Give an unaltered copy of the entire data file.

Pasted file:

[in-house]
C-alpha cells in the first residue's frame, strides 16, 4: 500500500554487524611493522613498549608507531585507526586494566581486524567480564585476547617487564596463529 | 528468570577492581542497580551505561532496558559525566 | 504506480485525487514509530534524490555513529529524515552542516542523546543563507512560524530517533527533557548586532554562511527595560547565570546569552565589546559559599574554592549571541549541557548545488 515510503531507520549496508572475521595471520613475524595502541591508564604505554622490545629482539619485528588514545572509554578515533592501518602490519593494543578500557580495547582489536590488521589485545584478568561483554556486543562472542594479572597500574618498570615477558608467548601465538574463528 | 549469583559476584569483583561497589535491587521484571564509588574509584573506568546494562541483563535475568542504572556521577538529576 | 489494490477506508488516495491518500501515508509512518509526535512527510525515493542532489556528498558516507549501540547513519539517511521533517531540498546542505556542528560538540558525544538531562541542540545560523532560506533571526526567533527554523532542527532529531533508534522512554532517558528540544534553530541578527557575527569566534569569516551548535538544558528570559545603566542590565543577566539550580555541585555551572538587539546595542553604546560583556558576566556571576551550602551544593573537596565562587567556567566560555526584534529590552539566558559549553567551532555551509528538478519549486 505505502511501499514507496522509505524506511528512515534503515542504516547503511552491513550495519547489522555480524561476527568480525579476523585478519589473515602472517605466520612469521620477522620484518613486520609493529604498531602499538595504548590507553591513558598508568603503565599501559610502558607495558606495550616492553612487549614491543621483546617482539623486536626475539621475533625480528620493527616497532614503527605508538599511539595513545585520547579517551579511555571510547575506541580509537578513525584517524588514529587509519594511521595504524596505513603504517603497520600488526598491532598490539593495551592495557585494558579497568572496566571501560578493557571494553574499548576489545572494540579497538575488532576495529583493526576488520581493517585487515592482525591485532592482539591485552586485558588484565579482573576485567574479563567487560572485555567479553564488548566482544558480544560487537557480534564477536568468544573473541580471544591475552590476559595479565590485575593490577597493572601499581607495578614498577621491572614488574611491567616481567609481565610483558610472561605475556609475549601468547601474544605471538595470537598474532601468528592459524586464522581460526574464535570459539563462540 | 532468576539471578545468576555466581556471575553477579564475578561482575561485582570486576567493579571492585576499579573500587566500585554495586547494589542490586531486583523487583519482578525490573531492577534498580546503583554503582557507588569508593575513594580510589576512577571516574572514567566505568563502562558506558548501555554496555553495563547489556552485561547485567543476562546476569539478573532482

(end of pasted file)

[in-house]
C-alpha cells in the first residue's frame, strides 16, 4: 500500500554487524611493522613498549608507531585507526586494566581486524567480564585476547617487564596463529 | 528468570577492581542497580551505561532496558559525566 | 504506480485525487514509530534524490555513529529524515552542516542523546543563507512560524530517533527533557548586532554562511527595560547565570546569552565589546559559599574554592549571541549541557548545488 515510503531507520549496508572475521595471520613475524595502541591508564604505554622490545629482539619485528588514545572509554578515533592501518602490519593494543578500557580495547582489536590488521589485545584478568561483554556486543562472542594479572597500574618498570615477558608467548601465538574463528 | 549469583559476584569483583561497589535491587521484571564509588574509584573506568546494562541483563535475568542504572556521577538529576 | 489494490477506508488516495491518500501515508509512518509526535512527510525515493542532489556528498558516507549501540547513519539517511521533517531540498546542505556542528560538540558525544538531562541542540545560523532560506533571526526567533527554523532542527532529531533508534522512554532517558528540544534553530541578527557575527569566534569569516551548535538544558528570559545603566542590565543577566539550580555541585555551572538587539546595542553604546560583556558576566556571576551550602551544593573537596565562587567556567566560555526584534529590552539566558559549553567551532555551509528538478519549486 505505502511501499514507496522509505524506511528512515534503515542504516547503511552491513550495519547489522555480524561476527568480525579476523585478519589473515602472517605466520612469521620477522620484518613486520609493529604498531602499538595504548590507553591513558598508568603503565599501559610502558607495558606495550616492553612487549614491543621483546617482539623486536626475539621475533625480528620493527616497532614503527605508538599511539595513545585520547579517551579511555571510547575506541580509537578513525584517524588514529587509519594511521595504524596505513603504517603497520600488526598491532598490539593495551592495557585494558579497568572496566571501560578493557571494553574499548576489545572494540579497538575488532576495529583493526576488520581493517585487515592482525591485532592482539591485552586485558588484565579482573576485567574479563567487560572485555567479553564488548566482544558480544560487537557480534564477536568468544573473541580471544591475552590476559595479565590485575593490577597493572601499581607495578614498577621491572614488574611491567616481567609481565610483558610472561605475556609475549601468547601474544605471538595470537598474532601468528592459524586464522581460526574464535570459539563462540 | 532468576539471578545468576555466581556471575553477579564475578561482575561485582570486576567493579571492585576499579573500587566500585554495586547494589542490586531486583523487583519482578525490573531492577534498580546503583554503582557507588569508593575513594580510589576512577571516574572514567566505568563502562558506558548501555554496555553495563547489556552485561547485567543476562546476569539478573532482